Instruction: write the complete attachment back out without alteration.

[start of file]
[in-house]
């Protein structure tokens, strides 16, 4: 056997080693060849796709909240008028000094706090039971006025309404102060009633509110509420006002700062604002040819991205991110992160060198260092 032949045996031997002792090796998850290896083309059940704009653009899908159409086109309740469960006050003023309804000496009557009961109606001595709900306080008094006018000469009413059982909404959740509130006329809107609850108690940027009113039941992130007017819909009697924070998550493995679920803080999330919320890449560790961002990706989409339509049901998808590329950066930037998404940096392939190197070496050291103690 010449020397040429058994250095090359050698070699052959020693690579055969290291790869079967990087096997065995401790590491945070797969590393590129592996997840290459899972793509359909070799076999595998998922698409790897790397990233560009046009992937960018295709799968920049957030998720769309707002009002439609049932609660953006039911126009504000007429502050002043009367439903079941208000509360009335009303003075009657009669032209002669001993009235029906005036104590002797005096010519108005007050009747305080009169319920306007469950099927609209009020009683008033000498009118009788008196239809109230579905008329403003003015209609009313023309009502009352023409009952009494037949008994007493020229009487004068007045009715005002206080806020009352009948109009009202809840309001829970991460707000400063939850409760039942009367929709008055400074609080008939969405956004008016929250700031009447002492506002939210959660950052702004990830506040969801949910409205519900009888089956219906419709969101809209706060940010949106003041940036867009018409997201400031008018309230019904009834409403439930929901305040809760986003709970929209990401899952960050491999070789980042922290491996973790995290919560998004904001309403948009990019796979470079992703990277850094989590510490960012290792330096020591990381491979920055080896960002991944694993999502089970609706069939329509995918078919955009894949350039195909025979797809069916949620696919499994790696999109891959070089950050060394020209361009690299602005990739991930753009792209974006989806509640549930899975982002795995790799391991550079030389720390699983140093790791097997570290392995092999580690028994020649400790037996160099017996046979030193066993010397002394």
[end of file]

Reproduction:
[in-house]
């Protein structure tokens, strides 16, 4: 056997080693060849796709909240008028000094706090039971006025309404102060009633509110509420006002700062604002040819991205991110992160060198260092 032949045996031997002792090796998850290896083309059940704009653009899908159409086109309740469960006050003023309804000496009557009961109606001595709900306080008094006018000469009413059982909404959740509130006329809107609850108690940027009113039941992130007017819909009697924070998550493995679920803080999330919320890449560790961002990706989409339509049901998808590329950066930037998404940096392939190197070496050291103690 010449020397040429058994250095090359050698070699052959020693690579055969290291790869079967990087096997065995401790590491945070797969590393590129592996997840290459899972793509359909070799076999595998998922698409790897790397990233560009046009992937960018295709799968920049957030998720769309707002009002439609049932609660953006039911126009504000007429502050002043009367439903079941208000509360009335009303003075009657009669032209002669001993009235029906005036104590002797005096010519108005007050009747305080009169319920306007469950099927609209009020009683008033000498009118009788008196239809109230579905008329403003003015209609009313023309009502009352023409009952009494037949008994007493020229009487004068007045009715005002206080806020009352009948109009009202809840309001829970991460707000400063939850409760039942009367929709008055400074609080008939969405956004008016929250700031009447002492506002939210959660950052702004990830506040969801949910409205519900009888089956219906419709969101809209706060940010949106003041940036867009018409997201400031008018309230019904009834409403439930929901305040809760986003709970929209990401899952960050491999070789980042922290491996973790995290919560998004904001309403948009990019796979470079992703990277850094989590510490960012290792330096020591990381491979920055080896960002991944694993999502089970609706069939329509995918078919955009894949350039195909025979797809069916949620696919499994790696999109891959070089950050060394020209361009690299602005990739991930753009792209974006989806509640549930899975982002795995790799391991550079030389720390699983140093790791097997570290392995092999580690028994020649400790037996160099017996046979030193066993010397002394």